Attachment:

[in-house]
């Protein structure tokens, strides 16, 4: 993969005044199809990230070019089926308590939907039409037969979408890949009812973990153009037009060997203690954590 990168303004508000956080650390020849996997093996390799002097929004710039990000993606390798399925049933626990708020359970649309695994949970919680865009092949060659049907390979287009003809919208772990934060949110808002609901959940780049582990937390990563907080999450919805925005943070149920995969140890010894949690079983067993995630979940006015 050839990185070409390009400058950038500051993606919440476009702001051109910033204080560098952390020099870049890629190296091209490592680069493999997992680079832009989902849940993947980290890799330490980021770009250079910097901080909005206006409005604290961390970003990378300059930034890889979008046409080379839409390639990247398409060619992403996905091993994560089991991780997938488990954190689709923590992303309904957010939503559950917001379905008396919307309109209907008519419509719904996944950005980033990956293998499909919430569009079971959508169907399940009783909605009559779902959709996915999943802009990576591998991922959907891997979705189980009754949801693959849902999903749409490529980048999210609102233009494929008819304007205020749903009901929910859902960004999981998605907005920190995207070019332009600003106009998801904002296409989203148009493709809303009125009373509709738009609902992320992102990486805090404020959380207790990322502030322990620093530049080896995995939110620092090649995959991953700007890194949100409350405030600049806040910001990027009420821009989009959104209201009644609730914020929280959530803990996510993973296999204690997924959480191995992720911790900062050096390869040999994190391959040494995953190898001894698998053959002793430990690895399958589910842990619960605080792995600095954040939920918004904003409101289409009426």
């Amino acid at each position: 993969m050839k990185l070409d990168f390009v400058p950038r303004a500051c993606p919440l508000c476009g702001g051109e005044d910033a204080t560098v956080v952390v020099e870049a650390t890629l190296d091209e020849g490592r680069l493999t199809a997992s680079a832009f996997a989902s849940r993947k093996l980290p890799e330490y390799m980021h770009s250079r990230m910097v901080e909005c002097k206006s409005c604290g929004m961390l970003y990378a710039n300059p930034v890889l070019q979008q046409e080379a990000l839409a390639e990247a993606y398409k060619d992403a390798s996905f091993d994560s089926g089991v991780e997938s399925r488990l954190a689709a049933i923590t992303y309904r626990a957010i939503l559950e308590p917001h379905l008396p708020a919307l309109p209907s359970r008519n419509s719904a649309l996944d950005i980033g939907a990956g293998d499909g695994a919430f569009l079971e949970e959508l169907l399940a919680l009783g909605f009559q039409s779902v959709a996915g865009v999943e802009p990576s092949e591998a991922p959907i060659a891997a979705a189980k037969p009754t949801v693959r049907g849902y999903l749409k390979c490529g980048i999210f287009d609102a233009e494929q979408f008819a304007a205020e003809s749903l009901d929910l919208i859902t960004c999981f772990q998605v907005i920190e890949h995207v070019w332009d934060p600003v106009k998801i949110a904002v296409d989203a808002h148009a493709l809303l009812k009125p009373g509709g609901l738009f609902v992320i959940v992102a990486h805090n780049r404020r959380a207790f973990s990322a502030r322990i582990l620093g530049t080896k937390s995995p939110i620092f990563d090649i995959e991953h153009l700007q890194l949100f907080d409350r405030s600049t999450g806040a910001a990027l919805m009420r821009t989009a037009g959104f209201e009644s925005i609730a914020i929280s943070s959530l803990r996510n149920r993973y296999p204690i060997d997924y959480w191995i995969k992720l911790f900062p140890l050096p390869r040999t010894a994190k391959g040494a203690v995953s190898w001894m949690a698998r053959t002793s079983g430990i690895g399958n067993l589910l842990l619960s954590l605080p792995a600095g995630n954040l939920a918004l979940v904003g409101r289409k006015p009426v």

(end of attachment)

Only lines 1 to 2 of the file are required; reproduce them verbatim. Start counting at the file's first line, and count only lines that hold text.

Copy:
[in-house]
């Protein structure tokens, strides 16, 4: 993969005044199809990230070019089926308590939907039409037969979408890949009812973990153009037009060997203690954590 990168303004508000956080650390020849996997093996390799002097929004710039990000993606390798399925049933626990708020359970649309695994949970919680865009092949060659049907390979287009003809919208772990934060949110808002609901959940780049582990937390990563907080999450919805925005943070149920995969140890010894949690079983067993995630979940006015 050839990185070409390009400058950038500051993606919440476009702001051109910033204080560098952390020099870049890629190296091209490592680069493999997992680079832009989902849940993947980290890799330490980021770009250079910097901080909005206006409005604290961390970003990378300059930034890889979008046409080379839409390639990247398409060619992403996905091993994560089991991780997938488990954190689709923590992303309904957010939503559950917001379905008396919307309109209907008519419509719904996944950005980033990956293998499909919430569009079971959508169907399940009783909605009559779902959709996915999943802009990576591998991922959907891997979705189980009754949801693959849902999903749409490529980048999210609102233009494929008819304007205020749903009901929910859902960004999981998605907005920190995207070019332009600003106009998801904002296409989203148009493709809303009125009373509709738009609902992320992102990486805090404020959380207790990322502030322990620093530049080896995995939110620092090649995959991953700007890194949100409350405030600049806040910001990027009420821009989009959104209201009644609730914020929280959530803990996510993973296999204690997924959480191995992720911790900062050096390869040999994190391959040494995953190898001894698998053959002793430990690895399958589910842990619960605080792995600095954040939920918004904003409101289409009426």